Parts of the content in Barista, like the API definitions for components, have to be in sync with the version of the component library.
These parts are treated the same way as code changes. They are versioned together with the code and need pull request reviews to get merged.

UX related content and development information should not be split up
A while ago we had different tabs in Barista showing UX content and the API in separated spaces. This made it very hard to know where to look for information like usage guidelines for a component. It is relevant for UX designers and developers alike. So separation does not make sense.

With these two requirements in mind, and the goal to make it easier to change the content we started building a new version of Barista.

We sliced-up the page by adding placeholder areas inside the versioned content that can be filled with UX defined content. This enables us to combine multiple content sources on the same page.

Part of our checkbox readme containing a ux snippet placeholder

The UX content is served from a content management system (CMS) and can be edited in a markdown editor. Once saved the build combines the versioned content with the UX content and publishes a new version automatically. This enables all our content editors to update their content more frequently and increases overall content quality.

By adding a CMS and placeholders into versioned content we were able to significantly improve the editor experience but still fulfill all requirements.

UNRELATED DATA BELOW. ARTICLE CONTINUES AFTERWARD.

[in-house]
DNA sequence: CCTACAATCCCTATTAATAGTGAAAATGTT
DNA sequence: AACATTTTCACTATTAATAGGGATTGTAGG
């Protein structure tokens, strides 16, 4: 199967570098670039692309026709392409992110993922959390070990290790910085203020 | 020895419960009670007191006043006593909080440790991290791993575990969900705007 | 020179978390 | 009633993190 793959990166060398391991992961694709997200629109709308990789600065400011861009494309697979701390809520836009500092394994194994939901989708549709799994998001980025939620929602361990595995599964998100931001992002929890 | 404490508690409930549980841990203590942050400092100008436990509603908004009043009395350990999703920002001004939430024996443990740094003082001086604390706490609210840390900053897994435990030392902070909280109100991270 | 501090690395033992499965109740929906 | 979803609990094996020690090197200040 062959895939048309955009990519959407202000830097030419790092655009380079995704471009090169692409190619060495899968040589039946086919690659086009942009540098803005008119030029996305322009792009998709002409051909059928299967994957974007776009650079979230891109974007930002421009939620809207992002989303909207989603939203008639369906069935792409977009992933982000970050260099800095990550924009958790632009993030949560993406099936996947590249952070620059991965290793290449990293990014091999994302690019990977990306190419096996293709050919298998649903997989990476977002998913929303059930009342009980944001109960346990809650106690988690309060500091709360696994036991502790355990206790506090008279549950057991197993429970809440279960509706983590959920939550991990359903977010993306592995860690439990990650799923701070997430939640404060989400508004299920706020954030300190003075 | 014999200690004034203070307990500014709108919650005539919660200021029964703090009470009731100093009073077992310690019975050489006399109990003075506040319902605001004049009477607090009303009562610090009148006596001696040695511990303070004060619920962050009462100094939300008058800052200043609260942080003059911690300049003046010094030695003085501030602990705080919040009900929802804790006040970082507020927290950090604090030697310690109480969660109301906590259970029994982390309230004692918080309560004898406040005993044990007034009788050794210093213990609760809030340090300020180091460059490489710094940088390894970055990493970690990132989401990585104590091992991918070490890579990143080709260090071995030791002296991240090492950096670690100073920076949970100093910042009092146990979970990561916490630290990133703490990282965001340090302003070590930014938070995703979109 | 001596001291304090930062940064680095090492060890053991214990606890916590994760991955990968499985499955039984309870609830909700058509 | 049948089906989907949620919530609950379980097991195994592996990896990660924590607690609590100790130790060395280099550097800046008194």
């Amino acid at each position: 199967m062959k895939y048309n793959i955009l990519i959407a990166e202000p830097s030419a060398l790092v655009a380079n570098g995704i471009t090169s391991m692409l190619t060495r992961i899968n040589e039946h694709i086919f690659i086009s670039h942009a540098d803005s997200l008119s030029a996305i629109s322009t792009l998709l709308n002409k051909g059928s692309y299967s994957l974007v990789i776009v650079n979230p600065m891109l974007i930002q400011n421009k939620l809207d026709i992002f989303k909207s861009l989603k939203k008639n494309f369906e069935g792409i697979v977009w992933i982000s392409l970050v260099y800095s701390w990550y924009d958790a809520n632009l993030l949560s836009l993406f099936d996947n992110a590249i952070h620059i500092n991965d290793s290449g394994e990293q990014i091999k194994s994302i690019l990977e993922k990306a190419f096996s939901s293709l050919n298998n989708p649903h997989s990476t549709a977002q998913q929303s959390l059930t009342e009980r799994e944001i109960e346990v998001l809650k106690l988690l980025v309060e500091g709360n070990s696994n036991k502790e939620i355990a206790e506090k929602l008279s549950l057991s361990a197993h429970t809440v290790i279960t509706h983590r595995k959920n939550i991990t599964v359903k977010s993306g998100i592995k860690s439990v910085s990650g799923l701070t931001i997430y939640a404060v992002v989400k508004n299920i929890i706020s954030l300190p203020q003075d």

Easy prototyping & issue reproduction

We wanted to get rid of the local setup step to run the examples locally. Setting up the environment locally before you can start experimenting creates a barrier of entry we wanted to get rid of. We already have around 150 interactive examples for our components available on our design system that we wanted to leverage for prototyping. Another cool benefit of eliminating a manual setup is easier reproduction for bug reports. We, as the DesignOps team, depend on bug reports that we can reproduce in isolation. Providing an isolated example takes time and effort for the developer who reports a bug. Therefore we needed an easy way to start from an example and add the necessary code to reproduce an issue.

To enable everyone using Barista we added a new shiny button to all interactive examples.

A table example and the button to open the isolated stackblitz example

The button above takes you to the example generated in an online IDE. No need to manually install dependencies, manage a local version, or knowing where to find the example in code.

Stackblitz running an isolated Barista example

One-click and you can start prototyping! Everything is automated and always in sync with the latest version of the components library.

Change is our new normal

We are very proud of these accomplishments that increase productivity and reduce pain points for everyone involved. We took a small step as a team, but we feel that this is a giant leap for Barista right now.

Barista will always be a continuous effort for many teams and we could not do it without the help of so many awesome contributors. A big thank you to everyone who helps us out to provide Barista to everyone at Dynatrace. Barista needs your help — any contribution is welcome, no matter how small. Did you find a typo on one of our pages? Create a pull request or an issue and help us improve the design system for everyone.

We try to improve Barista daily and we want to hear your input. If you have ideas about what to improve or things that you are missing — please contact us. We are more than happy to hear your thoughts.


A giant leap for the design system at Dynatrace was originally published in Dynatrace Engineering on Medium, where people are continuing the conversation by highlighting and responding to this story.

Written by

author

Fabian Friedl